The overall federal deficit soared 17 percent in fiscal year 2018, hitting $782 billion, according to the Congressional Budget Office.
That figure amounts to 3.9 percent of gross domestic product (GDP), up from 2.4 percent the year before.
The federal deficit likely would have ticked higher were it not for the timing of certain payments based on when weekends fell. Without the shifted payments, CBO said, the deficit would have reached $826 billion, a 24 percent rise equivalent to 4.1 percent of GDP.
The 2018 fiscal year coincided with the GOP tax law going into effect, cutting back revenues, in addition to a bipartisan spending deal which juiced federal outlays.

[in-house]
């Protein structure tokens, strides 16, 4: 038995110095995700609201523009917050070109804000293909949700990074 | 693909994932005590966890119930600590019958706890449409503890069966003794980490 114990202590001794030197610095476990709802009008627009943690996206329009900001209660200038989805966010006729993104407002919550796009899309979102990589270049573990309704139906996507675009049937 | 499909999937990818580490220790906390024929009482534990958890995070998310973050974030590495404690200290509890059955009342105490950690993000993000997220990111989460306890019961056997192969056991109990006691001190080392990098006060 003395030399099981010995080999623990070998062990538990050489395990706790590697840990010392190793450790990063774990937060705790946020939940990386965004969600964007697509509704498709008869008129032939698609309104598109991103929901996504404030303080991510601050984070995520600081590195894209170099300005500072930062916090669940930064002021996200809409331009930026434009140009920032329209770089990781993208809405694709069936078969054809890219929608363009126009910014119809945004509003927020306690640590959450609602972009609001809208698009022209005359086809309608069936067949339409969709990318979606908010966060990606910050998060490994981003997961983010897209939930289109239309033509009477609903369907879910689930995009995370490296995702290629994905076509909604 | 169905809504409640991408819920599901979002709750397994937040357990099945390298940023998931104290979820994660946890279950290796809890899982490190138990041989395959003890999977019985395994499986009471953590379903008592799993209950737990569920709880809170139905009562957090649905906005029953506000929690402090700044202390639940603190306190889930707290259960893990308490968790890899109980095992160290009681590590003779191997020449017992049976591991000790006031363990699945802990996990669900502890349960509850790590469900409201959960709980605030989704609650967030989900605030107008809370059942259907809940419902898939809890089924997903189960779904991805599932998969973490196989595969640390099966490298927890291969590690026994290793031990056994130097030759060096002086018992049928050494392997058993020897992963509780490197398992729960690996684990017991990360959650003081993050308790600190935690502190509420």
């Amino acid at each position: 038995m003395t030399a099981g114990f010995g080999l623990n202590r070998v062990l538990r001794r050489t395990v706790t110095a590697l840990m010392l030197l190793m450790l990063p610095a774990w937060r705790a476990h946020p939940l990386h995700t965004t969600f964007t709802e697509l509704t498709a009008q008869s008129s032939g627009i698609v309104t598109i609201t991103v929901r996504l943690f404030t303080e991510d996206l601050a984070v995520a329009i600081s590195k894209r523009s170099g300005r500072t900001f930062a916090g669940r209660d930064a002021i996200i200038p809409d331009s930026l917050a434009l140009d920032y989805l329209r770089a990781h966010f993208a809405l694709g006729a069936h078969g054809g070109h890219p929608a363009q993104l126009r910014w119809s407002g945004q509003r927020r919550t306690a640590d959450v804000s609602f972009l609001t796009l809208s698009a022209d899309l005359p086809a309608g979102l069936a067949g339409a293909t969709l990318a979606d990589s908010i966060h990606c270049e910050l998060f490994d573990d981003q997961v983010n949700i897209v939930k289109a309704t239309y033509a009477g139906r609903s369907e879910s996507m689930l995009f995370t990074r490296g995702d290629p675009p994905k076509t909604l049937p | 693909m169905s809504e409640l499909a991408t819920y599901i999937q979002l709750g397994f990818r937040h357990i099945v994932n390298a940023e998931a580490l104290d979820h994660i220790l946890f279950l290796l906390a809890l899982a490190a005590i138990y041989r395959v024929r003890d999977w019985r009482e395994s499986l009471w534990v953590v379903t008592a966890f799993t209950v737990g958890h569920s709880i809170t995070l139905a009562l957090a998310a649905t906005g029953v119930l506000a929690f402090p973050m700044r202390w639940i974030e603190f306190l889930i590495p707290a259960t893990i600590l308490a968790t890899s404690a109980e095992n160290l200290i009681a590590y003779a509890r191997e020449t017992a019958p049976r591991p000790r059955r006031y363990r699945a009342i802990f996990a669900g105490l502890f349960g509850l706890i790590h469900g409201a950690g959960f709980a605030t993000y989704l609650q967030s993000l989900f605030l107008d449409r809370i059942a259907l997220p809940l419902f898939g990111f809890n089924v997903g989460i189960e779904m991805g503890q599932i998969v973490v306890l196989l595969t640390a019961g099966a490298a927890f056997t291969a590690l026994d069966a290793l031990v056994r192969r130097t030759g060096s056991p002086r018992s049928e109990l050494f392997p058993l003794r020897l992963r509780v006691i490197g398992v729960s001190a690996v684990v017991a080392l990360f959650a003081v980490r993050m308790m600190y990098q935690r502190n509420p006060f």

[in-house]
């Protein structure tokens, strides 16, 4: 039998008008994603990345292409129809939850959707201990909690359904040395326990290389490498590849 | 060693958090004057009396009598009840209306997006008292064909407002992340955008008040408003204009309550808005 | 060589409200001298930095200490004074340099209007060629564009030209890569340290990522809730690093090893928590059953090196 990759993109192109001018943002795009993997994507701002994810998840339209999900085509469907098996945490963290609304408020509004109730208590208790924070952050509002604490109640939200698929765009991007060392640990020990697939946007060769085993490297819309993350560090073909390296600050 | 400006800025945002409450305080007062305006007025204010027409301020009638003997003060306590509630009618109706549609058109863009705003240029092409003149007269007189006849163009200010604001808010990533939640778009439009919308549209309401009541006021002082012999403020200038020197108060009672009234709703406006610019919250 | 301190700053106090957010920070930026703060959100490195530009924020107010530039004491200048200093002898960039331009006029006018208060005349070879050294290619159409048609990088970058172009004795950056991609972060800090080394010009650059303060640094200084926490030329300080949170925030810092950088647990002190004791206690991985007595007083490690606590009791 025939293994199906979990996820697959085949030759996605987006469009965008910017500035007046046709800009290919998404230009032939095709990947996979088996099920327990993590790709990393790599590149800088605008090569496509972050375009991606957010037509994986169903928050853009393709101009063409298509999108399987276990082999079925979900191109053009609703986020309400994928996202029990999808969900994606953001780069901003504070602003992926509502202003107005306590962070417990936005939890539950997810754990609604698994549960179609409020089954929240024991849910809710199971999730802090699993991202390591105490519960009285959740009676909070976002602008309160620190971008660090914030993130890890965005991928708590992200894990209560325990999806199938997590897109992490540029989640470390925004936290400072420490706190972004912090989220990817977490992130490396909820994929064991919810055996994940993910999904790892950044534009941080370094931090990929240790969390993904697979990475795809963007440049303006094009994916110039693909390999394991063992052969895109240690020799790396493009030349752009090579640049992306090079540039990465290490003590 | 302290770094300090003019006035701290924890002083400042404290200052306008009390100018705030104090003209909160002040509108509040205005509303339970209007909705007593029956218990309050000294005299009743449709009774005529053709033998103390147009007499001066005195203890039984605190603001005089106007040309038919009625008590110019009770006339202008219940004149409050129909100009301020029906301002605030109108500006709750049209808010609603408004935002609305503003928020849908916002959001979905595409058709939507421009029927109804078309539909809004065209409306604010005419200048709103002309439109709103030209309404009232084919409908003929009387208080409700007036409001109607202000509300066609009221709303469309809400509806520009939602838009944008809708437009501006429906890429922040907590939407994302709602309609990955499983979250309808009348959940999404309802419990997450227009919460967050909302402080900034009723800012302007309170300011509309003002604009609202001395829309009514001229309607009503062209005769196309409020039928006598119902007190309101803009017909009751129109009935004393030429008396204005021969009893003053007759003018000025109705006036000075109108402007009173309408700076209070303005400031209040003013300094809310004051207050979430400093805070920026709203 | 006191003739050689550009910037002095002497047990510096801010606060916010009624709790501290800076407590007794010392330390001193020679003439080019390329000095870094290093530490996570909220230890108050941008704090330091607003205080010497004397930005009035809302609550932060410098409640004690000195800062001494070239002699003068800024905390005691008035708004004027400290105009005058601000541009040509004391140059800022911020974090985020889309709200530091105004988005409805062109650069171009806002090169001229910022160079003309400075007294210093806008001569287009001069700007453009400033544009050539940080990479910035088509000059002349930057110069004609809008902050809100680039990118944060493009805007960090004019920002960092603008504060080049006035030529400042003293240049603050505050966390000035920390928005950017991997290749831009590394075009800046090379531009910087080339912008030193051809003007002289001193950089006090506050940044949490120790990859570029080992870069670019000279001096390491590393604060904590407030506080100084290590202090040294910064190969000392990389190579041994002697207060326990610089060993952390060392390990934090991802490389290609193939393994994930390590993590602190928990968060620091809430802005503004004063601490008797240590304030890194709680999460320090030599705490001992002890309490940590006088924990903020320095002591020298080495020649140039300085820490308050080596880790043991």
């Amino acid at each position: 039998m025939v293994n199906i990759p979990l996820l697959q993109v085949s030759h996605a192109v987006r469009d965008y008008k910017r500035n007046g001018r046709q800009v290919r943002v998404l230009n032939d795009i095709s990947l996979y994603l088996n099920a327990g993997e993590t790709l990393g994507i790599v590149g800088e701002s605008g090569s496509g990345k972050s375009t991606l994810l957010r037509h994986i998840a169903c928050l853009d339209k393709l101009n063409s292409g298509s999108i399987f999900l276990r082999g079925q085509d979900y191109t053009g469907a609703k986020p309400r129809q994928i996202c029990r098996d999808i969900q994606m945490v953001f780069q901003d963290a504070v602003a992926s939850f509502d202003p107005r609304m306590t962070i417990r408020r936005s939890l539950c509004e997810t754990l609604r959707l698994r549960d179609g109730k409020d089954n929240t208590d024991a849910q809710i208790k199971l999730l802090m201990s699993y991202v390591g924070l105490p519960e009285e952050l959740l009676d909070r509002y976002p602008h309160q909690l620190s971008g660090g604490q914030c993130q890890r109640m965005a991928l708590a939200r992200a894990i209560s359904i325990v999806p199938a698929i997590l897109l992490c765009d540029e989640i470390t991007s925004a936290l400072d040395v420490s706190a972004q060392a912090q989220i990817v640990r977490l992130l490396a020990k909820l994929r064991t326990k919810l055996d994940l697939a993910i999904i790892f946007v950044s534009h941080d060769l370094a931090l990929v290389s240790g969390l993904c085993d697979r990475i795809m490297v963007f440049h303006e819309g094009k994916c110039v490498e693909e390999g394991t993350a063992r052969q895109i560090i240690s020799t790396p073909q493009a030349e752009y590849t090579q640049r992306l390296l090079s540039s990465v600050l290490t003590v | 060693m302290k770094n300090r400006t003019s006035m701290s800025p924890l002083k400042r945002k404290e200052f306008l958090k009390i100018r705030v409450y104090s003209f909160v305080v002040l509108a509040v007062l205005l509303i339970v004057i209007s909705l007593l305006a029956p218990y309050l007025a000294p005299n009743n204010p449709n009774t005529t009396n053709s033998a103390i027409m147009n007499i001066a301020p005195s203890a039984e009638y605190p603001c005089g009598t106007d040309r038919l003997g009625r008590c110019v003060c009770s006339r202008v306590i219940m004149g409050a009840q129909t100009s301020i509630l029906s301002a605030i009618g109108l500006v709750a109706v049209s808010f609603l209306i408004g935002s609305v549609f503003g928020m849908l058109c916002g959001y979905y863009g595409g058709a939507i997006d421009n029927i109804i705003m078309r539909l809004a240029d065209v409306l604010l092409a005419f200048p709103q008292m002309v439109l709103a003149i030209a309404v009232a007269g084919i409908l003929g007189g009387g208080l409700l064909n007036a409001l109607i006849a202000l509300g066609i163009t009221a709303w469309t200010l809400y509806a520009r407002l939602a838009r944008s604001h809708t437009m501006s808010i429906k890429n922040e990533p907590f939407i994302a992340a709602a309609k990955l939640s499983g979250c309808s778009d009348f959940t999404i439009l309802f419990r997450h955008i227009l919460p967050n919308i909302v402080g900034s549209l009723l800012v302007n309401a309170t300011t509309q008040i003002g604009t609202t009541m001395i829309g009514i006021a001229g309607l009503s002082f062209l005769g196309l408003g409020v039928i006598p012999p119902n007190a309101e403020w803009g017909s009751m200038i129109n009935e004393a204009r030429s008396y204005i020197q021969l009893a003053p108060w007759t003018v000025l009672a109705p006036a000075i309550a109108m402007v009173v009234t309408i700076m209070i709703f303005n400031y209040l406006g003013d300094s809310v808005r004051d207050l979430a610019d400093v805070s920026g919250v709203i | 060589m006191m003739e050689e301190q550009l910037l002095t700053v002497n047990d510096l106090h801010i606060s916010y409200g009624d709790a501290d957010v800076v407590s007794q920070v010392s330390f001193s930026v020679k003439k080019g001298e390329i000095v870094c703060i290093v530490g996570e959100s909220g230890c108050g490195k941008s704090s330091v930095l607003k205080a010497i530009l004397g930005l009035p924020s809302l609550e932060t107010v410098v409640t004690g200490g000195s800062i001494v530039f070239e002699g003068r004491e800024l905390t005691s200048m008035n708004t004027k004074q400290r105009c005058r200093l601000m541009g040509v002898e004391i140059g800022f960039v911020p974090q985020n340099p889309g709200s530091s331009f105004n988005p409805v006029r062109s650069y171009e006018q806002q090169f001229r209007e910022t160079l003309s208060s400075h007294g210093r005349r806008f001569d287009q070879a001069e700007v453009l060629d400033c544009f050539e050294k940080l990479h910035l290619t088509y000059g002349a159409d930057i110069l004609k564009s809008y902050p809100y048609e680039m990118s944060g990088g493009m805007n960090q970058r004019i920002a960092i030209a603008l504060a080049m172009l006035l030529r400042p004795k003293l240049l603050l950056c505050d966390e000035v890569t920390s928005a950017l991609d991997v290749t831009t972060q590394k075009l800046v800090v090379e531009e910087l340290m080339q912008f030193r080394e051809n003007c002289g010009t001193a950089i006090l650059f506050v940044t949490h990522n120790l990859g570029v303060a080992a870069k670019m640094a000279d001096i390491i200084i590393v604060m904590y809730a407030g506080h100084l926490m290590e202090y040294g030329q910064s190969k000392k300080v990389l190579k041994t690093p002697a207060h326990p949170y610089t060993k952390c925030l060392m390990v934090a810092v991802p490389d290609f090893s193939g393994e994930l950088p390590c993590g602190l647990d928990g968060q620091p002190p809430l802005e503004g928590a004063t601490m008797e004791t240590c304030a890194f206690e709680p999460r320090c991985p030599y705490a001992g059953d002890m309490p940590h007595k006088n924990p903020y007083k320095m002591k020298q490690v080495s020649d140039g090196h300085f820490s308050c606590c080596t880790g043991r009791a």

As spending rose 3 percent, revenues remained flat, CBO said.
The administration has brushed off concerns regarding the deficit. This week, White House economic advisor Larry Kudlow posited that economic growth would end up bringing down the nation's debt level.
Economists, by and large, disagree.
CBO projects that the deficit will near $1 trillion in fiscal year 2019, which began on October 1.